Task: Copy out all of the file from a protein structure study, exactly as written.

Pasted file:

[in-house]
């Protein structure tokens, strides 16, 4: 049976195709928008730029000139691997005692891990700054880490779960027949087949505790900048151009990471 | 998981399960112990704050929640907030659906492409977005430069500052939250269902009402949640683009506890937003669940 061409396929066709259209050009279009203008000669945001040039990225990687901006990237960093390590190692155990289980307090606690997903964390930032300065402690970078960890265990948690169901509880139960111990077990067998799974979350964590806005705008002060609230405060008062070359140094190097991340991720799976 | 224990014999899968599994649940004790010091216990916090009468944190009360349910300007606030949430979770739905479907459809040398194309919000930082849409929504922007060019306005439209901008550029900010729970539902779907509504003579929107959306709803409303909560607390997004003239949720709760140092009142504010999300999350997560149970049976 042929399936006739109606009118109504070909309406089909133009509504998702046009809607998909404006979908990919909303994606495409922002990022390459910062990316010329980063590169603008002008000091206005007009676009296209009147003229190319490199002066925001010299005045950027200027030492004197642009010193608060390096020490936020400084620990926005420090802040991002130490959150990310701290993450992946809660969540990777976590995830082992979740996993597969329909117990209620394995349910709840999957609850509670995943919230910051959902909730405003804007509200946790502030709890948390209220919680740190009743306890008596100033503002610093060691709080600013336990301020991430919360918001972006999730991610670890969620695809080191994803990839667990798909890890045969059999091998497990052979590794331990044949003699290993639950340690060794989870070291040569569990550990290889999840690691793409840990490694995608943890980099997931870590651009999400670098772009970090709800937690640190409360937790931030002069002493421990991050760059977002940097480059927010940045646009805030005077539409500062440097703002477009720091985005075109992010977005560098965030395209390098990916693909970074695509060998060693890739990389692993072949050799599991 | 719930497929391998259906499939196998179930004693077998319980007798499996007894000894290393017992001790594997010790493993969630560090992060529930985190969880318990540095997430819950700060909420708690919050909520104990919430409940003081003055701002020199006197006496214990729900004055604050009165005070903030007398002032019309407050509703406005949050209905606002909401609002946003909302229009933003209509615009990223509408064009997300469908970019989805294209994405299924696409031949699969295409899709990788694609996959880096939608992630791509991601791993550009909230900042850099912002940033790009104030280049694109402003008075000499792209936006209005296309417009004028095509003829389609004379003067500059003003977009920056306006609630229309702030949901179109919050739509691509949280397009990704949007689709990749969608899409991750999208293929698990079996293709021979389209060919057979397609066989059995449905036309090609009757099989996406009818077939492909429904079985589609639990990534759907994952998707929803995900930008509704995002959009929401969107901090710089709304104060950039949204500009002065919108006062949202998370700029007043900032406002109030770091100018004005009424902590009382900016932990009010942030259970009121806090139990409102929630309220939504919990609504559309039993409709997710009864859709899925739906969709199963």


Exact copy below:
[in-house]
């Protein structure tokens, strides 16, 4: 049976195709928008730029000139691997005692891990700054880490779960027949087949505790900048151009990471 | 998981399960112990704050929640907030659906492409977005430069500052939250269902009402949640683009506890937003669940 061409396929066709259209050009279009203008000669945001040039990225990687901006990237960093390590190692155990289980307090606690997903964390930032300065402690970078960890265990948690169901509880139960111990077990067998799974979350964590806005705008002060609230405060008062070359140094190097991340991720799976 | 224990014999899968599994649940004790010091216990916090009468944190009360349910300007606030949430979770739905479907459809040398194309919000930082849409929504922007060019306005439209901008550029900010729970539902779907509504003579929107959306709803409303909560607390997004003239949720709760140092009142504010999300999350997560149970049976 042929399936006739109606009118109504070909309406089909133009509504998702046009809607998909404006979908990919909303994606495409922002990022390459910062990316010329980063590169603008002008000091206005007009676009296209009147003229190319490199002066925001010299005045950027200027030492004197642009010193608060390096020490936020400084620990926005420090802040991002130490959150990310701290993450992946809660969540990777976590995830082992979740996993597969329909117990209620394995349910709840999957609850509670995943919230910051959902909730405003804007509200946790502030709890948390209220919680740190009743306890008596100033503002610093060691709080600013336990301020991430919360918001972006999730991610670890969620695809080191994803990839667990798909890890045969059999091998497990052979590794331990044949003699290993639950340690060794989870070291040569569990550990290889999840690691793409840990490694995608943890980099997931870590651009999400670098772009970090709800937690640190409360937790931030002069002493421990991050760059977002940097480059927010940045646009805030005077539409500062440097703002477009720091985005075109992010977005560098965030395209390098990916693909970074695509060998060693890739990389692993072949050799599991 | 719930497929391998259906499939196998179930004693077998319980007798499996007894000894290393017992001790594997010790493993969630560090992060529930985190969880318990540095997430819950700060909420708690919050909520104990919430409940003081003055701002020199006197006496214990729900004055604050009165005070903030007398002032019309407050509703406005949050209905606002909401609002946003909302229009933003209509615009990223509408064009997300469908970019989805294209994405299924696409031949699969295409899709990788694609996959880096939608992630791509991601791993550009909230900042850099912002940033790009104030280049694109402003008075000499792209936006209005296309417009004028095509003829389609004379003067500059003003977009920056306006609630229309702030949901179109919050739509691509949280397009990704949007689709990749969608899409991750999208293929698990079996293709021979389209060919057979397609066989059995449905036309090609009757099989996406009818077939492909429904079985589609639990990534759907994952998707929803995900930008509704995002959009929401969107901090710089709304104060950039949204500009002065919108006062949202998370700029007043900032406002109030770091100018004005009424902590009382900016932990009010942030259970009121806090139990409102929630309220939504919990609504559309039993409709997710009864859709899925739906969709199963």